Archive Page 3
Tags: College of Education, Marquette
By Elizabeth Jorgensen
Because creative writing accommodates students with a variety of special needs, administrators assigned a special education teacher to one of my sections. But what did this mean?
At a summer, morning-long meeting, my co-teacher Heidi and I learned about co-teaching models. School administrators said, “Co-teaching is when one classroom has two teachers: one general education teacher and one special education teacher. Both are in a single classroom and both provide inclusive instruction to students of all needs.”
At the meeting, Heidi and I defined our roles and discussed our classroom goals. We read articles and gained tips for effective co-teaching. We discussed our experiences and our students. Then, we reviewed what we learned and created lesson plans and a strategy for the year.
Throughout the next three years, Heidi and I collaborated and instructed (and laughed and met for breakfast and attended athletic events together). Administrators have told us we are a model for successful co-teaching. But why? What do we do?
- We developed a relationship with each other. Heidi and I talked about our significant others, about our weekend plans, about our goals for our students and about our successes and failures. Heidi and I developed trust and rapport—and this made collaborating easy.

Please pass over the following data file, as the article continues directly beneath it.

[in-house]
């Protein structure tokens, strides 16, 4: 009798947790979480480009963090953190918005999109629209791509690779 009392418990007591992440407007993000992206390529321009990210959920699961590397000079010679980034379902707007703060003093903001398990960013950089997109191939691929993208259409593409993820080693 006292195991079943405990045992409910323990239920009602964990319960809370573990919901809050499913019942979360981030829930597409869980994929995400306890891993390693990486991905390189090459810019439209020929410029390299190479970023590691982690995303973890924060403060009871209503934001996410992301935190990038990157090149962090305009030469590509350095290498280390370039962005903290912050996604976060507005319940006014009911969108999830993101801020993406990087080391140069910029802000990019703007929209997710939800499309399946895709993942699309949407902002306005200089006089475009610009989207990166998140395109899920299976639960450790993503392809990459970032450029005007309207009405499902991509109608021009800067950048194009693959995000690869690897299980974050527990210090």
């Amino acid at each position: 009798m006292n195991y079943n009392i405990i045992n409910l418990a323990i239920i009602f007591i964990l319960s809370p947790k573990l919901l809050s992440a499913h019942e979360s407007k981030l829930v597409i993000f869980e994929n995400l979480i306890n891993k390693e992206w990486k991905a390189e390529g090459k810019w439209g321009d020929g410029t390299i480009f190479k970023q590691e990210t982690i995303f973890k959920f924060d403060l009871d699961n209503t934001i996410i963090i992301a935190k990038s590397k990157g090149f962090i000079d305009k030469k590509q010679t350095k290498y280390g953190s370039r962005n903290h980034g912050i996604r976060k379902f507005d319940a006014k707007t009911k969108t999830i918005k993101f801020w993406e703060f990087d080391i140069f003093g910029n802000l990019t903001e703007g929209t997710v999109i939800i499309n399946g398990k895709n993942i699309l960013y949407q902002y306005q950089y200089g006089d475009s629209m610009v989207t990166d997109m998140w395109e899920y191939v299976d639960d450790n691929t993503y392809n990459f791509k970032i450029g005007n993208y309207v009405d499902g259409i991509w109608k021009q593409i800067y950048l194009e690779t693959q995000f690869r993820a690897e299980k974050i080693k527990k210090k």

- We communicated and collaborated. Once every two weeks, we spent an afternoon creating lesson plans. (Our administrators provided substitutes for this planning time.) We collaborated on activities, worksheets, assignments and assessments. We analyzed previous assignments and activities and made modifications for future semesters. We discussed our roles and our classroom timeline. And we created and shared a Google spreadsheet. This kept us organized and on-task and allowed for constant communication.
- We provided support for all students. We discussed particular students, their needs and potential solutions. We made plans for interventions and assistance. We contacted parents and provided accommodations and commendations. In the classroom, Heidi and I supported all students regardless of their special needs.
- We were equals. Heidi and I shared duties equally, instructing, assessing and grading assignments. We didn’t want the students to identify the “English teacher” or the “special education teacher.” And we learned from each other (Heidi taught me more about differentiation and how to insert movement in my classroom; she also provided innovation and encouragement).
Heidi and I are not perfect, but we are open to discussing our mistakes and making improvements. We have fun and we aim to engage all students and to make our classroom better every day.
This semester, I didn’t have enough students with special needs to warrant a co-teacher, but I’m already looking forward to next semester when Heidi re-joins creative writing.
Looking for more resources?
Brown, N.B., Howerter, C.S., & Morgan, J. J. (2013). Tools and strategies for making co-teaching work.
Intervention in School and Clinic, 49(2), 84-91.
Graziano, K.J., & Navarrete, L. A. (2012). Coteaching in a teacher education classroom: Collaboration,
compromise, and creativity. Issues in Teacher Education, 21(1), 109-126.
Mastropieri, M.A., & Scruggs, T.E., (2006). The inclusive classroom: Strategies for effective instruction (3rd
ed.). Upper Saddle River, NJ: Prentice Hall.
Murawski, W. W., & Dieker, L. (2008). 50 ways to keep your co-teacher: Strategies for before, during, and after